These days, my non-Asian friends have all learned to appreciate those tasty fish cheeks! Still no takers on the eyeballs, though. ;-)

      And if you’re a fan of radish pods, try pickling them! It’s my favorite way to eat them: http://www.gardenbetty.com/2013/04/radish-seed-pods-and-some-pickles/

      • James Duncan

        No skin?! What a waste. I LOVE grilled salmon skin. That’s where all of the flavor is hiding. I didn’t have enough radish pods to pickle, maybe next season. But I did fill TWO one-gallon jars with four different types of cucumbers mixed with vinegar. SO good. My favorite is to layer the cukes on a pulled pork sandwhich; FYI, I AM in NC, the BBQ south.

        I’m always amazed at how many people have never even seen a whole fish ready to be cooked. They would leave if they saw a traditional Asian dinner being prepared, which is too bad because of the wasted nutrion in American preparation. I saw on a survival show in which a guy on a life raft survived by eating all of the organs. At first, he only ate the meat, but started suffering vitamin deficiencies. In a delirium, he started eating everything, heart, lungs, brain, eyes – all raw – and literally ate his way back to health.

        About the radish pods again, I have to wonder if eating the pods is similar to eating sprouts in terms of nutritional volume.

      • tomaf

        In Indonesia in 2001, I watched my Chinese-Indonesian friend break open the skull of a cooked
        dove and suck its brain out. He was polite and offered it to me first, but my stomach was still uneasy after trying the slimy chicken feet and the baked chicken blood pudding. Being a white man with an Asian soul, I’m not afraid to try new things, but I do have my limits. Why are chicken feet so hard when uncooked, but so soft and slimy when cooked?

        • http://www.gardenbetty.com/ Linda Ly

          Chicken foot bones have a lot of gelatin in them. When cooked down, they become a gooey gelatinous mess. Personally, I don’t really enjoy eating them (too much work for too little meat) but chicken feet do make an amazing broth.

  • Thai

    Thanks for the tips regarding the organic pesticide. Just add it to my garden book for next season.
    You’re great by the way!

    • http://www.gardenbetty.com/ Linda Ly

      Thank you!

  • Pingback: Spicy Minty Tomato Sauce Infused With Tomato Leaves | Garden Betty

  • life on bonita

    awesome article!

  • growntocook

    I very much appreciate your inquisitive approach to “well known truths”. So much in the gardening books is just repeated without anybody testing the validity of the statement!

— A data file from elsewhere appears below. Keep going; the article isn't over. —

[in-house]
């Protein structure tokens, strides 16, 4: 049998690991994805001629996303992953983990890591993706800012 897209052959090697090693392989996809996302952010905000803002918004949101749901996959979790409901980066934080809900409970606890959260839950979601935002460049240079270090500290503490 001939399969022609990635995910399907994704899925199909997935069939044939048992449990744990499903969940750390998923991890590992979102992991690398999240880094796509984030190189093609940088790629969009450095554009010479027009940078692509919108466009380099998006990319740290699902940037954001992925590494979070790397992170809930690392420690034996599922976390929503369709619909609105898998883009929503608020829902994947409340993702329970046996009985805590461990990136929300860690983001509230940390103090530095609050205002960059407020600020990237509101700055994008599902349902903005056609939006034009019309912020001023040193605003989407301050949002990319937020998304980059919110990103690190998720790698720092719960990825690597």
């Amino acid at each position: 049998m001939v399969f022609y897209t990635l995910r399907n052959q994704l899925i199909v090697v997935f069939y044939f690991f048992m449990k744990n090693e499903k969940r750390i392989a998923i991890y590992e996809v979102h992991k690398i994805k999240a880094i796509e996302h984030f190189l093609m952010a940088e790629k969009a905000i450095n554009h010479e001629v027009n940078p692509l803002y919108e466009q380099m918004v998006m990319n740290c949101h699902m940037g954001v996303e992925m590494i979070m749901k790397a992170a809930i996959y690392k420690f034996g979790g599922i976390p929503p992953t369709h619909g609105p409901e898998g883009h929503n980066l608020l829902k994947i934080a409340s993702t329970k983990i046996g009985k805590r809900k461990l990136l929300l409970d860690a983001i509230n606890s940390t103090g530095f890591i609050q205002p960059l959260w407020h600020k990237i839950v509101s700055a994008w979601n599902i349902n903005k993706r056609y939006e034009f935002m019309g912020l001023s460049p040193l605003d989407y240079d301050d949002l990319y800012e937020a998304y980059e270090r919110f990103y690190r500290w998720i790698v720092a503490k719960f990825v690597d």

• Hanna

    I really appreciate your evidence based approach for this article! Those studies aren’t always easy to read, but you translated them well. Thanks!

    • http://www.gardenbetty.com/ Linda Ly

      You’re welcome! It’s something I’ve always been meaning to research, especially now that my tomato plants are at their peak!

  • Margo, Thrift at Home

    Fascinating. I’m interested in the sauce recipe.
    I save all carrot and radish tops for the stock pot. I freeze them until I make big pots of stock in the winter. Works great.

    • http://www.gardenbetty.com/ Linda Ly

      I wonder if adding tomato leaves to a stock pot would impart a tomato-y flavor to the stock… hmm.

      • Anomy8

        Tomato leaves are used in the process of making Estratto

        • http://www.gardenbetty.com/ Linda Ly

          I might have to try estratto sometime! Currently I make a tomato sauce with the leaves, and I’ve recently used them in a basil pesto.

  • Xochi Navarro

    How would you cook and eat tomato leaves? AND I didn’t know you could eat cucumber leaves! How do you cook and eat those?

    • http://www.gardenbetty.com/ Linda Ly

      I’ll be posting a tomato sauce recipe this week that uses tomato leaves. As for cucumber leaves, I don’t cook them (only because I don’t want to strip my vines of all the leaves) but I do put them in salads and wraps. If you thin out cucumber seedlings, you can eat those microgreens too.

  • dave

    In case I missed it, did you eat any?

    • http://www.gardenbetty.com/ Linda Ly

      Yes. I’ve cooked with tomato leaves (adding them to omelets and such) but am experimenting with other recipes where I can bring out their flavor more. (Since now, all I taste are the garlic, onions etc that I cook them with.) I’ll post recipes as I try them and like them. :-)